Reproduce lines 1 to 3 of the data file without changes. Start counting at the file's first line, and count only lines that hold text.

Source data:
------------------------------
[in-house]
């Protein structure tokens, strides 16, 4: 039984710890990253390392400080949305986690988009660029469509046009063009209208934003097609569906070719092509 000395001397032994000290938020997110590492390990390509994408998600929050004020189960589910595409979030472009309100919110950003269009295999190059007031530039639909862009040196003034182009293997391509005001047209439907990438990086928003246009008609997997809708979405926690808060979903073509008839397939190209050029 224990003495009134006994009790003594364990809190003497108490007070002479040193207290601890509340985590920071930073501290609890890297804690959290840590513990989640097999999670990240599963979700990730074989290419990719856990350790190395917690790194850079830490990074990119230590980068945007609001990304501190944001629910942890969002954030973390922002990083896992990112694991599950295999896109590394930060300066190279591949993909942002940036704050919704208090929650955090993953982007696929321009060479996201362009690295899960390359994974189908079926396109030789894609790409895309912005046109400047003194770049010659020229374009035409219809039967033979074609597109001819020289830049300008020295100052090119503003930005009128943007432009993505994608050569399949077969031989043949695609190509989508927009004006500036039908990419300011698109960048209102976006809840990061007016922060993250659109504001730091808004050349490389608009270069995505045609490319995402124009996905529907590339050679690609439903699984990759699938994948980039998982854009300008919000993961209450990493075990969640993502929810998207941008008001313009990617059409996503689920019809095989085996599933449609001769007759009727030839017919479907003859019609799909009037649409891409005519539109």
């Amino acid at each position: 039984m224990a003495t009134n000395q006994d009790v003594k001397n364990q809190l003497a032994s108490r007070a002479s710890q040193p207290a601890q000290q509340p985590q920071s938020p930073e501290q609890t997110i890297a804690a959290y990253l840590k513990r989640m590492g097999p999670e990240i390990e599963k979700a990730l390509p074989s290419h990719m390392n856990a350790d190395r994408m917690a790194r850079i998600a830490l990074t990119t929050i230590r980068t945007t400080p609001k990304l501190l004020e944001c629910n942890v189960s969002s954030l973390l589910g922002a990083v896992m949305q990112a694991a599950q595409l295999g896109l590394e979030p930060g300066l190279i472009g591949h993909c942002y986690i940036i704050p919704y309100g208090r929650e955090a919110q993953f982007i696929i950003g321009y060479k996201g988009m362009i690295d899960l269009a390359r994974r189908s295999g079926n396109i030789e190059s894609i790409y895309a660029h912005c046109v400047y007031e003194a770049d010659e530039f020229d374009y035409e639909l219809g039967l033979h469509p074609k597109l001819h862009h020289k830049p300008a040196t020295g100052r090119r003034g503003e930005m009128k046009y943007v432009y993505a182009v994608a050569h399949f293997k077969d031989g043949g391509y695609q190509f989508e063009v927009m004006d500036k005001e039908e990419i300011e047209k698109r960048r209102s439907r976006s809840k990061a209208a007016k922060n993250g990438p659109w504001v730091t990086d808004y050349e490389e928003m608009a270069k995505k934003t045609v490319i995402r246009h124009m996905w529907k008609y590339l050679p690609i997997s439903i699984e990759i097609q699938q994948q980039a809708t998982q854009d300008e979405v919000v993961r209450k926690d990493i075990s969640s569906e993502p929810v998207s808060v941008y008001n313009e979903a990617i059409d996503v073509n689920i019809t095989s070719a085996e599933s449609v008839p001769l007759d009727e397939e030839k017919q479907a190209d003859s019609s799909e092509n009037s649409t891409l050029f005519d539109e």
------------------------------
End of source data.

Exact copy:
[in-house]
């Protein structure tokens, strides 16, 4: 039984710890990253390392400080949305986690988009660029469509046009063009209208934003097609569906070719092509 000395001397032994000290938020997110590492390990390509994408998600929050004020189960589910595409979030472009309100919110950003269009295999190059007031530039639909862009040196003034182009293997391509005001047209439907990438990086928003246009008609997997809708979405926690808060979903073509008839397939190209050029 224990003495009134006994009790003594364990809190003497108490007070002479040193207290601890509340985590920071930073501290609890890297804690959290840590513990989640097999999670990240599963979700990730074989290419990719856990350790190395917690790194850079830490990074990119230590980068945007609001990304501190944001629910942890969002954030973390922002990083896992990112694991599950295999896109590394930060300066190279591949993909942002940036704050919704208090929650955090993953982007696929321009060479996201362009690295899960390359994974189908079926396109030789894609790409895309912005046109400047003194770049010659020229374009035409219809039967033979074609597109001819020289830049300008020295100052090119503003930005009128943007432009993505994608050569399949077969031989043949695609190509989508927009004006500036039908990419300011698109960048209102976006809840990061007016922060993250659109504001730091808004050349490389608009270069995505045609490319995402124009996905529907590339050679690609439903699984990759699938994948980039998982854009300008919000993961209450990493075990969640993502929810998207941008008001313009990617059409996503689920019809095989085996599933449609001769007759009727030839017919479907003859019609799909009037649409891409005519539109």
């Amino acid at each position: 039984m224990a003495t009134n000395q006994d009790v003594k001397n364990q809190l003497a032994s108490r007070a002479s710890q040193p207290a601890q000290q509340p985590q920071s938020p930073e501290q609890t997110i890297a804690a959290y990253l840590k513990r989640m590492g097999p999670e990240i390990e599963k979700a990730l390509p074989s290419h990719m390392n856990a350790d190395r994408m917690a790194r850079i998600a830490l990074t990119t929050i230590r980068t945007t400080p609001k990304l501190l004020e944001c629910n942890v189960s969002s954030l973390l589910g922002a990083v896992m949305q990112a694991a599950q595409l295999g896109l590394e979030p930060g300066l190279i472009g591949h993909c942002y986690i940036i704050p919704y309100g208090r929650e955090a919110q993953f982007i696929i950003g321009y060479k996201g988009m362009i690295d899960l269009a390359r994974r189908s295999g079926n396109i030789e190059s894609i790409y895309a660029h912005c046109v400047y007031e003194a770049d010659e530039f020229d374009y035409e639909l219809g039967l033979h469509p074609k597109l001819h862009h020289k830049p300008a040196t020295g100052r090119r003034g503003e930005m009128k046009y943007v432009y993505a182009v994608a050569h399949f293997k077969d031989g043949g391509y695609q190509f989508e063009v927009m004006d500036k005001e039908e990419i300011e047209k698109r960048r209102s439907r976006s809840k990061a209208a007016k922060n993250g990438p659109w504001v730091t990086d808004y050349e490389e928003m608009a270069k995505k934003t045609v490319i995402r246009h124009m996905w529907k008609y590339l050679p690609i997997s439903i699984e990759i097609q699938q994948q980039a809708t998982q854009d300008e979405v919000v993961r209450k926690d990493i075990s969640s569906e993502p929810v998207s808060v941008y008001n313009e979903a990617i059409d996503v073509n689920i019809t095989s070719a085996e599933s449609v008839p001769l007759d009727e397939e030839k017919q479907a190209d003859s019609s799909e092509n009037s649409t891409l050029f005519d539109e």